David Wilkinson, Equinix’s Senior Director of Business Development for Asia Pacific will be speaking as a panelist on both days of the conference, namely the panel discussion on “Alternative Markets: Choice, Diversity, and Fragmentation” on November 3rd at 4:15pm and the panel discussion on “The Data Demand of Advanced Trading Strategies” on November 4th at 11:00am. Equinix Asia Pacific representatives will also be at booth 9 during the exhibition to discuss how Equinix Financial eXchange is empowering customers in the region to realize and exceed their trading strategies.

Monday, November 2, 2009

Ramius' Stake Increased to 14.6%

Reported by

1. Sole power to vote or direct vote: 0
2. Shared power to vote or direct vote: 4,090,000
3. Sole power to dispose or direct the disposition: 0
4. Shared power to dispose or direct the disposition: 4,090,000

percentage: approx 14.6%

World's first heart surgery using radiation

from the Telegraph:

Michael Kilby, 67, was told he may only live until Christmas after doctors found a tumour inside the right chamber of his heart larger than a golf ball. It was so big it was blocking the blood flow and he was dying.

After conventional surgery, radiotherapy and chemotherapy, his last option was to try revolutionary surgery involving highly focused radiation as a 'scalpel' to cut away the tumour inside his beating heart.

Now just 10 days later he is planning a five month trip to Australia, Indonesia, New Zealand and America with his wife, Licette Gus.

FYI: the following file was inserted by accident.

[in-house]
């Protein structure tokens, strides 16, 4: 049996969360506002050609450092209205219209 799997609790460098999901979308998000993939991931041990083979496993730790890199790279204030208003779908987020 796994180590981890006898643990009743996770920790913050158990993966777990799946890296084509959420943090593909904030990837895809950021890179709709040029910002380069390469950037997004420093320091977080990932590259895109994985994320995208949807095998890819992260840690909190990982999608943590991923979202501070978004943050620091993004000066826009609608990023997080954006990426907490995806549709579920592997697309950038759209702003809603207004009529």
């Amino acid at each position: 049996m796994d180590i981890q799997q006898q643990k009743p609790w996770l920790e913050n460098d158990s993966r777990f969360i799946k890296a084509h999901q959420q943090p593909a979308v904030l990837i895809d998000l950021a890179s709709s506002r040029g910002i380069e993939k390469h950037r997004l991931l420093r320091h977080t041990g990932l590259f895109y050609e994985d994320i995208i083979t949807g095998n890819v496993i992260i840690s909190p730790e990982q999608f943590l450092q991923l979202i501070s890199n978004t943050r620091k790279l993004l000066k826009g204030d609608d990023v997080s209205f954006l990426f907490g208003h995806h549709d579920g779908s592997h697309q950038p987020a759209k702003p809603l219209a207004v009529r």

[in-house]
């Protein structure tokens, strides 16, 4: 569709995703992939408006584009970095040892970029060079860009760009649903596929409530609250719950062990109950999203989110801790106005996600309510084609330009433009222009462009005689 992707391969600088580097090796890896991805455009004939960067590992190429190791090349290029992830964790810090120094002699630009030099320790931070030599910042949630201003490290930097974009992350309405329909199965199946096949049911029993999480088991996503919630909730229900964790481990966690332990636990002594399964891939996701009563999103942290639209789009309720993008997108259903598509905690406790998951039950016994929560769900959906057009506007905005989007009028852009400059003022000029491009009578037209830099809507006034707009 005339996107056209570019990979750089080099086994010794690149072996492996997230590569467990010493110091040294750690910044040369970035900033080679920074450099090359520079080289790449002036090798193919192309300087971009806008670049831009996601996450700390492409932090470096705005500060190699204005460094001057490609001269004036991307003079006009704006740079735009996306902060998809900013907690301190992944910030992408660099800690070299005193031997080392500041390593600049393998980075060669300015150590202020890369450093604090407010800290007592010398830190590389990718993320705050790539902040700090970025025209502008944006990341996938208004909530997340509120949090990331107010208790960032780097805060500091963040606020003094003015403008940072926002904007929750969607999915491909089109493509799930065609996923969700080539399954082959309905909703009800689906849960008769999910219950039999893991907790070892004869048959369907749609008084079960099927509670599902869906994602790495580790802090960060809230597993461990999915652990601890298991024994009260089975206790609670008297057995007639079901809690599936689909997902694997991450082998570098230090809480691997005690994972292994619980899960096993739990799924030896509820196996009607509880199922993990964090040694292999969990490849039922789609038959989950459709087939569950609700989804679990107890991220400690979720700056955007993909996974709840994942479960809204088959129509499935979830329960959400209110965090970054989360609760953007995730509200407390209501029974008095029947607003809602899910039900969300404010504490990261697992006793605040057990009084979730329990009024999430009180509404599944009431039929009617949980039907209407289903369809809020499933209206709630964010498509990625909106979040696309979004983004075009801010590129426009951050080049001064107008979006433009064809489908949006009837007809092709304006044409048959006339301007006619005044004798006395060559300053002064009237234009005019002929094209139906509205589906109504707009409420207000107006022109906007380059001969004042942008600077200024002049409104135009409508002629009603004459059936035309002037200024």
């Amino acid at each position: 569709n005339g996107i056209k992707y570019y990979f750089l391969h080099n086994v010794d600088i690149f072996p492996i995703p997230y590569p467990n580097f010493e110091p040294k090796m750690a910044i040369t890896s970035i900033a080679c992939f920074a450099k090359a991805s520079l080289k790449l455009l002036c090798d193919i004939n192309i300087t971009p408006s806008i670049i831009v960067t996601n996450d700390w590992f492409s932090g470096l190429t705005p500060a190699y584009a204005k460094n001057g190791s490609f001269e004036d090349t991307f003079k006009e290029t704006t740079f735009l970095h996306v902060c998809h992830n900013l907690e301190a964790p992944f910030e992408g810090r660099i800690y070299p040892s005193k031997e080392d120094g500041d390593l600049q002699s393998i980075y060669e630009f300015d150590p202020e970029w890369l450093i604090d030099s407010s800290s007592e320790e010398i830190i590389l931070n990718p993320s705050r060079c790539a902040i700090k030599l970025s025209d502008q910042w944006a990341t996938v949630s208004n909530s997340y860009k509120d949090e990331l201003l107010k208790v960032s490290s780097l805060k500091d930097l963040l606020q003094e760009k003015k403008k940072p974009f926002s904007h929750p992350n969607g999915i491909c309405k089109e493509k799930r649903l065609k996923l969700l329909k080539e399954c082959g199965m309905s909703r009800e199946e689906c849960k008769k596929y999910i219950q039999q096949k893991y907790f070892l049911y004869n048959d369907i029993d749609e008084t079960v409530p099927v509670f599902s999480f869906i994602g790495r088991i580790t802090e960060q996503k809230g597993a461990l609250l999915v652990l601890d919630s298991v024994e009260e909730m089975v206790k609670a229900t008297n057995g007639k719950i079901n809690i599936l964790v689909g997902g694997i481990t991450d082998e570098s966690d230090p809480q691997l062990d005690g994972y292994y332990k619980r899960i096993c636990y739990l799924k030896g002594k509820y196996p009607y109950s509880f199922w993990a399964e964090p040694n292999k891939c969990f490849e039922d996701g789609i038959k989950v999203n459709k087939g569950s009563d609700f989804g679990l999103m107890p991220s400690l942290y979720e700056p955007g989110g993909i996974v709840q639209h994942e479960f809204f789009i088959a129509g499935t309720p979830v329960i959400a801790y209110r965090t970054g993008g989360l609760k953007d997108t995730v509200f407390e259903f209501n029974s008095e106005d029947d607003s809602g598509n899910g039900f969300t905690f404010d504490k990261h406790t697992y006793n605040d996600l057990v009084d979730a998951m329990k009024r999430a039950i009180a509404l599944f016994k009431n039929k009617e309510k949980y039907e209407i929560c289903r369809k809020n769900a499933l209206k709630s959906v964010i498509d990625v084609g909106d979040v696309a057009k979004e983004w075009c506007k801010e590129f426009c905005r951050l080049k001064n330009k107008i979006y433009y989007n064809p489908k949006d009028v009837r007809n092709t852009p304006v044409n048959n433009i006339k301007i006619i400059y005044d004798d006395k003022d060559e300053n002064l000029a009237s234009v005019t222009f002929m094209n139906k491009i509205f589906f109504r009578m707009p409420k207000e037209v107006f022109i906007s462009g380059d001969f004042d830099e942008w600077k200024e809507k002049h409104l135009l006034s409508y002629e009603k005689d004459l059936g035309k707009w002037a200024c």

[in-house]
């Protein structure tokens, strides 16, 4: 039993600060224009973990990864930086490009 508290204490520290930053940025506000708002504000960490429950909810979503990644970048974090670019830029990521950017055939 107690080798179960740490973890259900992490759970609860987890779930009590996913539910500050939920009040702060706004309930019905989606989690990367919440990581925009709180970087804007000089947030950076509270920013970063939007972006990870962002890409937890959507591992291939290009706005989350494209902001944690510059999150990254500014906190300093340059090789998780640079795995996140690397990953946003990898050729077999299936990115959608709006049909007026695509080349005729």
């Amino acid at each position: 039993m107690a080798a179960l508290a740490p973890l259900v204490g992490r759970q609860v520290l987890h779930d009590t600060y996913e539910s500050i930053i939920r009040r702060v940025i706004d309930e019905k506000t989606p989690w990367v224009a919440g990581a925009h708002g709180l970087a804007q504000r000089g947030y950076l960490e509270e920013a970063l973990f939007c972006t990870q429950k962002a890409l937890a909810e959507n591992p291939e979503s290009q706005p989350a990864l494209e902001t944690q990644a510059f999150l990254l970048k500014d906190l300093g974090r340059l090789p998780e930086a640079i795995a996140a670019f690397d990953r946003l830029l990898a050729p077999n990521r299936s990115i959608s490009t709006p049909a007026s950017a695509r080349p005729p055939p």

The treatment is the first time the radiation scalpel, called the Cyberknife, has been used in heart surgery and doctors are confident that it could lead to new treatments for other heart conditions.


But then in a third blow, he began suffering severe breathlessness and a scan found a large tumour had formed inside his heart.

Surgeons at the private Harley Street Clinic in London first carried out emergency open heart surgery to try and take out as much as they could, but the tumour had burrowed into the muscle of the heart and it could not all be safely removed.

Conventional radiotherapy and chemotherapy failed and the tumour began to grow again within just six weeks.

When Mr Kilby, a retired businessman from Moreton in Marsh, Glouchestershire, was about to give up and accept his fate, it was suggested he try the Cyberknife.

The technique had never been used on the heart before and because the operation was experimental Mr Kilby's health insurance would not cover it.


Nick Plowman, clinical oncologist, said: "This was an absolutely unique case. The tumour was taking up so much of the ventricle that the heart was failing in front of us. There was nowhere else to go with his treatment.

"The tumour has shrunk significantly and I expect it to shrink further in the coming weeks. It is great."

Dr John Coltart, consultant cardiologist at the Harley Street Clinic, in London, said: "Three months ago his prognosis was terrible, now he may live for a good while yet. No one had ever done this before, it was a bit of innovative thinking to give this gentleman a chance.

"All our expectations have been realised."

Dr Coltart said tumours inside the heart are extremely rare and it seems that the Cyberknife may now be the preferable way to treat them because the radiation can be targeted to such a degree that there is minimal damage to the heart muscle.

He said such tumours inside the heart are extremely rare, with probably only 40 or 50 found each year in Britain, with few being operable.

Dr Coltart said as well as opening possibilities for other heart tumours to be treated, the Cyberknife could be used in future to treat arrythymia, where the heart beats erratically or fast.

Normally a fine wire is passed into the heart to destroy the tiny piece of heart muscle that is causing the abnormal electrical pulse, but the Cyberknife could also be used to do this in a less invasive procedure, Dr Coltart said.